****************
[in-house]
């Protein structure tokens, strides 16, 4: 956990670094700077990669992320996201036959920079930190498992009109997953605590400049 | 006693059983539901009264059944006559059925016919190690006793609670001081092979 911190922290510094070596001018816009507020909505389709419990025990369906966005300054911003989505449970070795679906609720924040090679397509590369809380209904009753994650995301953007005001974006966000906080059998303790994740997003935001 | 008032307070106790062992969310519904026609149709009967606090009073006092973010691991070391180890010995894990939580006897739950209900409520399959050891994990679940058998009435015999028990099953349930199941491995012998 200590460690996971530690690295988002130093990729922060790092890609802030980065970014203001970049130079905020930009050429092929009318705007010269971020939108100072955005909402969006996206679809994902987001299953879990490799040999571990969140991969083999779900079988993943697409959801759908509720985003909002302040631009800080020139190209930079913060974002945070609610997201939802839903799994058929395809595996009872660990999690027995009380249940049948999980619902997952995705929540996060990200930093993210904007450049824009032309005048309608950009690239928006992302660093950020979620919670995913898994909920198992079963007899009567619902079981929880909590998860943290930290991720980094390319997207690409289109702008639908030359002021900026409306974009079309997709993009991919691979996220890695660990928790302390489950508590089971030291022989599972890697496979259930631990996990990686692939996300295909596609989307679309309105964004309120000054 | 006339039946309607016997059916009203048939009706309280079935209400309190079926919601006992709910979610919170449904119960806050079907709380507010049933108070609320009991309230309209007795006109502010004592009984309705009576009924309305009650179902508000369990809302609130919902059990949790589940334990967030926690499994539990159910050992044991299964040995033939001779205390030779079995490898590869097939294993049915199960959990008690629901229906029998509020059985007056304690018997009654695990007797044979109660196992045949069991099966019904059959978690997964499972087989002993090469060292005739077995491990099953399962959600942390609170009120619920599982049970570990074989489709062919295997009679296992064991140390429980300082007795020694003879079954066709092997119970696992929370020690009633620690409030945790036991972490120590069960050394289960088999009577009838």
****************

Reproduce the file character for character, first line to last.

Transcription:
[in-house]
């Protein structure tokens, strides 16, 4: 956990670094700077990669992320996201036959920079930190498992009109997953605590400049 | 006693059983539901009264059944006559059925016919190690006793609670001081092979 911190922290510094070596001018816009507020909505389709419990025990369906966005300054911003989505449970070795679906609720924040090679397509590369809380209904009753994650995301953007005001974006966000906080059998303790994740997003935001 | 008032307070106790062992969310519904026609149709009967606090009073006092973010691991070391180890010995894990939580006897739950209900409520399959050891994990679940058998009435015999028990099953349930199941491995012998 200590460690996971530690690295988002130093990729922060790092890609802030980065970014203001970049130079905020930009050429092929009318705007010269971020939108100072955005909402969006996206679809994902987001299953879990490799040999571990969140991969083999779900079988993943697409959801759908509720985003909002302040631009800080020139190209930079913060974002945070609610997201939802839903799994058929395809595996009872660990999690027995009380249940049948999980619902997952995705929540996060990200930093993210904007450049824009032309005048309608950009690239928006992302660093950020979620919670995913898994909920198992079963007899009567619902079981929880909590998860943290930290991720980094390319997207690409289109702008639908030359002021900026409306974009079309997709993009991919691979996220890695660990928790302390489950508590089971030291022989599972890697496979259930631990996990990686692939996300295909596609989307679309309105964004309120000054 | 006339039946309607016997059916009203048939009706309280079935209400309190079926919601006992709910979610919170449904119960806050079907709380507010049933108070609320009991309230309209007795006109502010004592009984309705009576009924309305009650179902508000369990809302609130919902059990949790589940334990967030926690499994539990159910050992044991299964040995033939001779205390030779079995490898590869097939294993049915199960959990008690629901229906029998509020059985007056304690018997009654695990007797044979109660196992045949069991099966019904059959978690997964499972087989002993090469060292005739077995491990099953399962959600942390609170009120619920599982049970570990074989489709062919295997009679296992064991140390429980300082007795020694003879079954066709092997119970696992929370020690009633620690409030945790036991972490120590069960050394289960088999009577009838």